Abstract

The main aim of this paper is to consider the way in which reflective practice can assist practitioners in better understanding their individual knowledge and experience. Transitioning from a design novice to a design expert is described as a vague process, in which reflective practice can offer a level of understanding that provides an important insight into professional development within design. Through a comparison of two methods of reflection and analysis of reflective practice data, it is argued that repertory grid interviews have the potential to be a catalyst for double- loop learning within individuals; providing people with a platform to reflect on their beliefs and values in addition to their approach towards problem solving. This argument is based on the ability of repertory grids to uncover some of the implicit knowledge developed by designers, which is a distinct advantage to alternative methods of reflection and which is necessary to improve professional practice understanding and learning.

Keywords:

Design Methods, Sufficiency, Practice, Design Research

Creative Commons License

Creative Commons Attribution-Noncommercial 4.0 License
This work is licensed under a Creative Commons Attribution-Noncommercial 4.0 License

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Jun 17th, 12:00 AM

Double-loop reflective practice as an approach to understanding knowledge and experience.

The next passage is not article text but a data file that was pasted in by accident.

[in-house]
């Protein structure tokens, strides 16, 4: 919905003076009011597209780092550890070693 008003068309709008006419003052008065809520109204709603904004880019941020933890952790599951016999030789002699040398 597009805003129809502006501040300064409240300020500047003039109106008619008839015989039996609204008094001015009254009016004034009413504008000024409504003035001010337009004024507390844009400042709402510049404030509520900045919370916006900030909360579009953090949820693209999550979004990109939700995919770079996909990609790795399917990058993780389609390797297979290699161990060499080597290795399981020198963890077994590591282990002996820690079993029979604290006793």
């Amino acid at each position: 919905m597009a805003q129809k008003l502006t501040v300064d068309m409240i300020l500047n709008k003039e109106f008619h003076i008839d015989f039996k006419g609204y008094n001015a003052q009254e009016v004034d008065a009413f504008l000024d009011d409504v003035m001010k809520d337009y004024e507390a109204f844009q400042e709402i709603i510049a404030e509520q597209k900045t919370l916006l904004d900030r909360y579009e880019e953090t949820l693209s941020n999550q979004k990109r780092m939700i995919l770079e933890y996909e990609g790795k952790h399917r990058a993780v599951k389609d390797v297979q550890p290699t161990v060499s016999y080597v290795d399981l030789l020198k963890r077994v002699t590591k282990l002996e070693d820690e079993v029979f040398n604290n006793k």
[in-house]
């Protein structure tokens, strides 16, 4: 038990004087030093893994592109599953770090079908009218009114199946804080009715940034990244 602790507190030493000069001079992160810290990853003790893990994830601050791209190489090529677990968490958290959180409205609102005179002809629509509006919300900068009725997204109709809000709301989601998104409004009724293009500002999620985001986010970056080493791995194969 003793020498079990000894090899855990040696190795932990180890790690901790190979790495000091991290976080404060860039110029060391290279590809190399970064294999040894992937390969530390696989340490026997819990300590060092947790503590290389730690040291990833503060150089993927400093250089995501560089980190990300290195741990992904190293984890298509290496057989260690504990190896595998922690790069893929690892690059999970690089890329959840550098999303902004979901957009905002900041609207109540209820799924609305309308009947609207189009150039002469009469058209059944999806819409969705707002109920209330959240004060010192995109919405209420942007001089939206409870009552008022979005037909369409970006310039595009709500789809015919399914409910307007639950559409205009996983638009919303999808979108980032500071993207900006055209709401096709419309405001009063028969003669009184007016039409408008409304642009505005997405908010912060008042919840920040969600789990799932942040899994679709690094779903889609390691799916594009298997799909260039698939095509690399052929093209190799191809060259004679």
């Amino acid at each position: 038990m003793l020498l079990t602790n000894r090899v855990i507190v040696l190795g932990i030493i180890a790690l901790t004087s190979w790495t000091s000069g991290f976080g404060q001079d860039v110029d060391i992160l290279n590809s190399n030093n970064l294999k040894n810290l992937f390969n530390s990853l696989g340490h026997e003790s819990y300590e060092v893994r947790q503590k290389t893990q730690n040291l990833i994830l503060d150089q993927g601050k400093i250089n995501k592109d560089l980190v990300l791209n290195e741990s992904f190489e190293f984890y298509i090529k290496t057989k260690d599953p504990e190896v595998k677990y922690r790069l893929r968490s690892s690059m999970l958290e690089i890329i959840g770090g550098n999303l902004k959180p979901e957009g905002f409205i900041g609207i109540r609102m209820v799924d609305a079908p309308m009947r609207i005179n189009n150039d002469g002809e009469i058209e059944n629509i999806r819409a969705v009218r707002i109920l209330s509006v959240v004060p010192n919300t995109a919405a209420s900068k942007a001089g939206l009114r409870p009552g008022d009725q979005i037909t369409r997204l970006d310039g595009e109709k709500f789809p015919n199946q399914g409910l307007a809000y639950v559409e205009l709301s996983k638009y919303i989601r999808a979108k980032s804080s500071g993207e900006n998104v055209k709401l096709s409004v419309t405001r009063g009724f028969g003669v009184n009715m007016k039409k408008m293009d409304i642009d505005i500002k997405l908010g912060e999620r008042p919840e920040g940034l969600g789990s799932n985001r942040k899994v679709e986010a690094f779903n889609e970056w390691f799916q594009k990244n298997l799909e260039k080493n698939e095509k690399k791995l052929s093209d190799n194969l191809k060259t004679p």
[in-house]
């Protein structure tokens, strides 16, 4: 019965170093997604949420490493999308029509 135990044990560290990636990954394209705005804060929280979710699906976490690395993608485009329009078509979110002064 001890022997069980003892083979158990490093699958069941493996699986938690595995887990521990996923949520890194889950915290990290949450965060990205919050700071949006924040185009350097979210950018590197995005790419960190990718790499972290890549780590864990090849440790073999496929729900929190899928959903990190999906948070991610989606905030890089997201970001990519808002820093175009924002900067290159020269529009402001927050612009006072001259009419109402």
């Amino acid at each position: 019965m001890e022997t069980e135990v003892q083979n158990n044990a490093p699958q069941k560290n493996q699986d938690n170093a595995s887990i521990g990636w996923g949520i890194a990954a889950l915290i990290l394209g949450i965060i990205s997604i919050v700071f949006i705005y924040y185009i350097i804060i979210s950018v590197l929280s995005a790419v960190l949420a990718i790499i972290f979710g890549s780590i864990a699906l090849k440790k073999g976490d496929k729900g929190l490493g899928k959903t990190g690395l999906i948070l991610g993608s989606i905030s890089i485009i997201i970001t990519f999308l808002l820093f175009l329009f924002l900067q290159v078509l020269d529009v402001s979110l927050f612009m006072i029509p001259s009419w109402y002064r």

The main aim of this paper is to consider the way in which reflective practice can assist practitioners in better understanding their individual knowledge and experience. Transitioning from a design novice to a design expert is described as a vague process, in which reflective practice can offer a level of understanding that provides an important insight into professional development within design. Through a comparison of two methods of reflection and analysis of reflective practice data, it is argued that repertory grid interviews have the potential to be a catalyst for double- loop learning within individuals; providing people with a platform to reflect on their beliefs and values in addition to their approach towards problem solving. This argument is based on the ability of repertory grids to uncover some of the implicit knowledge developed by designers, which is a distinct advantage to alternative methods of reflection and which is necessary to improve professional practice understanding and learning.

 

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